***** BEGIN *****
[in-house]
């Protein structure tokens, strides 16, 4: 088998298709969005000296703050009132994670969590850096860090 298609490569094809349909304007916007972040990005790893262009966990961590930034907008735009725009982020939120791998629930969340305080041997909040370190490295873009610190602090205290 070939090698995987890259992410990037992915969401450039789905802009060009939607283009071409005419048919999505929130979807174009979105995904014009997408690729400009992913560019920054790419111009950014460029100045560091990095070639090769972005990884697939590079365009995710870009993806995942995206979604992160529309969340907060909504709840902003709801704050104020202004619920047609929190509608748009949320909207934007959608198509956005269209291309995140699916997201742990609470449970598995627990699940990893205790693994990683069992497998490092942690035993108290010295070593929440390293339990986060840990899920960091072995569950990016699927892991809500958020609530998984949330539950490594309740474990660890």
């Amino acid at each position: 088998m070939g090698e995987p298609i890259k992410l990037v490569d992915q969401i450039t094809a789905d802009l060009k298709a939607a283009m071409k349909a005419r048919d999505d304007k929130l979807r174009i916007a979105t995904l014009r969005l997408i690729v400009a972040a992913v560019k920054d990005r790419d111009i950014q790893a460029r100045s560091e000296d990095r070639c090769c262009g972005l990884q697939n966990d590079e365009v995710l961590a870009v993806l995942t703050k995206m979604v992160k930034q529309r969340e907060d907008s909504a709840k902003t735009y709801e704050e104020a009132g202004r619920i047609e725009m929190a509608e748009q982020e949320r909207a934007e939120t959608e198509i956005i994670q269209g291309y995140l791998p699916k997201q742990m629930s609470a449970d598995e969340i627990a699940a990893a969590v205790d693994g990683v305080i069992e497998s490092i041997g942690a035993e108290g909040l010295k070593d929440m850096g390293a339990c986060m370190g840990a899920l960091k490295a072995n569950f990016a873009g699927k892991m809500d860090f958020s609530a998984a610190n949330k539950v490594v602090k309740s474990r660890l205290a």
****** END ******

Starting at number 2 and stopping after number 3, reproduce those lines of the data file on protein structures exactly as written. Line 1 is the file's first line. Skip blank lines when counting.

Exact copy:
């Protein structure tokens, strides 16, 4: 088998298709969005000296703050009132994670969590850096860090 298609490569094809349909304007916007972040990005790893262009966990961590930034907008735009725009982020939120791998629930969340305080041997909040370190490295873009610190602090205290 070939090698995987890259992410990037992915969401450039789905802009060009939607283009071409005419048919999505929130979807174009979105995904014009997408690729400009992913560019920054790419111009950014460029100045560091990095070639090769972005990884697939590079365009995710870009993806995942995206979604992160529309969340907060909504709840902003709801704050104020202004619920047609929190509608748009949320909207934007959608198509956005269209291309995140699916997201742990609470449970598995627990699940990893205790693994990683069992497998490092942690035993108290010295070593929440390293339990986060840990899920960091072995569950990016699927892991809500958020609530998984949330539950490594309740474990660890």
């Amino acid at each position: 088998m070939g090698e995987p298609i890259k992410l990037v490569d992915q969401i450039t094809a789905d802009l060009k298709a939607a283009m071409k349909a005419r048919d999505d304007k929130l979807r174009i916007a979105t995904l014009r969005l997408i690729v400009a972040a992913v560019k920054d990005r790419d111009i950014q790893a460029r100045s560091e000296d990095r070639c090769c262009g972005l990884q697939n966990d590079e365009v995710l961590a870009v993806l995942t703050k995206m979604v992160k930034q529309r969340e907060d907008s909504a709840k902003t735009y709801e704050e104020a009132g202004r619920i047609e725009m929190a509608e748009q982020e949320r909207a934007e939120t959608e198509i956005i994670q269209g291309y995140l791998p699916k997201q742990m629930s609470a449970d598995e969340i627990a699940a990893a969590v205790d693994g990683v305080i069992e497998s490092i041997g942690a035993e108290g909040l010295k070593d929440m850096g390293a339990c986060m370190g840990a899920l960091k490295a072995n569950f990016a873009g699927k892991m809500d860090f958020s609530a998984a610190n949330k539950v490594v602090k309740s474990r660890l205290a």